alert(‘Loan name: ‘ + data.Name);

Depending upon the name you’ve given the loan, you should see an alert message in Chrome or Firefox, with that name. However, if we now try to open this from a different domain, or just via Windows Explorer, we’ll see that our loan name is undefined. If we were to look at the response returned from the service, we’d see it’s blank.

JSONP

Now let’s update the dataType once again.

dataType: ‘jsonp’,

Refresh now and nothing happens, on anything. However, if we were to take a look at the response we’d see that in fact something is returned, it just happens to be XML, which doesn’t help us here. And if we switch the dataType to xml, now we can’t use it cross-domain (not to mention we lose out on JSON).

The fix

The fix, found after hours of research and changing settings, requires modifications to our service.

First, let’s change the dataType back to JSONP. Since our request no longer passed application/json as an accept-header, the Web service returns the default format, which happens to be XML, which in turn means nothing works. But we can switch the default format type.

Open Web.config in the service and modify the lone standardEndpoint element to the following.

<standardEndpoint name=“” helpEnabled=“true” automaticFormatSelectionEnabled=“true” defaultOutgoingResponseFormat=“Json”/>

The important part is the new attribute at the end. Build the service and test it again and you’ll find that the jQuery called from the same server now works, while the jQuery from a different domain does not.

So we’re close, but not quite there.

Localhost no longer

Unfortunately, this is where we can no longer test locally. The missing item is the crossDomainScriptAccessEnabled attribute on the standardEndpoint element.

<standardEndpoint name=“” helpEnabled=“true” automaticFormatSelectionEnabled=“true” defaultOutgoingResponseFormat=“Json” crossDomainScriptAccessEnabled=“true”/>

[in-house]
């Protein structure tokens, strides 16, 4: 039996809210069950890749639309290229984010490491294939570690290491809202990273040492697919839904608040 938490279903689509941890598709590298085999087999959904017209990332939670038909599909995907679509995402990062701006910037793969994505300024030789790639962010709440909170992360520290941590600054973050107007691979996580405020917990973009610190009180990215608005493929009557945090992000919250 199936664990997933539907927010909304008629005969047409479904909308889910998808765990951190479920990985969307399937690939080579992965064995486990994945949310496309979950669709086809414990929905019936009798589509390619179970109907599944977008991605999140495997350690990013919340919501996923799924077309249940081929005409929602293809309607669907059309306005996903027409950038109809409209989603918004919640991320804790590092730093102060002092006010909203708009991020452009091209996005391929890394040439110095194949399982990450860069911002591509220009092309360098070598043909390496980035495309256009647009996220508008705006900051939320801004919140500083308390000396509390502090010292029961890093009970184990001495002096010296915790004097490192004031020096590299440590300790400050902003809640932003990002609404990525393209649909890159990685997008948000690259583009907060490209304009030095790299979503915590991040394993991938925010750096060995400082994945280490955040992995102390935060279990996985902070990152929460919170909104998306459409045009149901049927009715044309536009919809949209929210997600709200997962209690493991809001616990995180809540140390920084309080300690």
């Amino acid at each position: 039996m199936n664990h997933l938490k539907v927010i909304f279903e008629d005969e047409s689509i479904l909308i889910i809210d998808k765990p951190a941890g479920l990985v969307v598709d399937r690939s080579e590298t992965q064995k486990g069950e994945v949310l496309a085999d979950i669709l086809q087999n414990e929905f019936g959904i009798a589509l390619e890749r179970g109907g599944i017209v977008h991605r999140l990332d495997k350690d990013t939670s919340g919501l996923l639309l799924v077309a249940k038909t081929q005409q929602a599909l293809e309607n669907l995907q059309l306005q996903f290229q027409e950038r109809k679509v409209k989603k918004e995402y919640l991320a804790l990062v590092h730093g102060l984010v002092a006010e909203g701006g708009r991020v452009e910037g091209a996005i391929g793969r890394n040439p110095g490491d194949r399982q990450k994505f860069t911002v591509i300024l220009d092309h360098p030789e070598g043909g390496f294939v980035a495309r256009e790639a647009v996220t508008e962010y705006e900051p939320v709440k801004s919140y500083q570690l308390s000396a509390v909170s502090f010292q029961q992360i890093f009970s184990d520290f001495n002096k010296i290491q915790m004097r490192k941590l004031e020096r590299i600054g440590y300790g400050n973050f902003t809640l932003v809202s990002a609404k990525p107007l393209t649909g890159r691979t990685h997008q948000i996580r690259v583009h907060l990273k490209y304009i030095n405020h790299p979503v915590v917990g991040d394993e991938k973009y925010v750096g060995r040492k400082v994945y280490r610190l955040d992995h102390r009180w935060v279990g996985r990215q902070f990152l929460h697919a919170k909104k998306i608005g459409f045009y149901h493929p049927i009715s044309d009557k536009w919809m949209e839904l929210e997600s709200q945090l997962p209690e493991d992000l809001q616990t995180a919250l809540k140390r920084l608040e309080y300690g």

Since we’re authenticated, however, this will horribly fail, which can be shown by just browsing to the service via http://localhost:49821/FormulasService/Loan?name=asdf&total=4956.24&payment=97.85&yearlyPayments=12&yearlyInterest=4.25 and getting a message that “Cross domain javascript callback is not supported in authenticated services.”

If you have a server that supports it, go ahead and build the service and push it, with those two new attributes. If you don’t, change your jQuery url so that it points to services.jamesrskemp.com, and change the name parameter to your email. (Obviously, if you’ve pushed the service to your own server, go ahead and use your domain in place of mine.)

Update: Of course, we can also switch off authentication and be able to access this via localhost again. Just add the following to your Web.config within the System.Web element.

<authentication mode=“None”/>

With that done you can now refresh either the copy on the same domain, or a local copy, and have the service return the loan name passed.

Now we can modify our function as follows, to get a semi-nice output:

var outputContent = “”;
outputContent += “Loan name: “ + data.Name + “<br />”;
outputContent += “Starting balance: “ + data.Total + “<br />”;
$.each(data.Payments, function (i, payment) { outputContent += “After a payment of ” + payment.Total + “, the remaining amount is $” + payment.LoanRemaining + “<br />”;});
$(‘#pulledData’).html(outputContent);

You can see this in action on my media sub-domain, with possible improvements after this article is finished.

And with that, you should have more than enough information to get cracking on your own services, with your own jQuery implementations.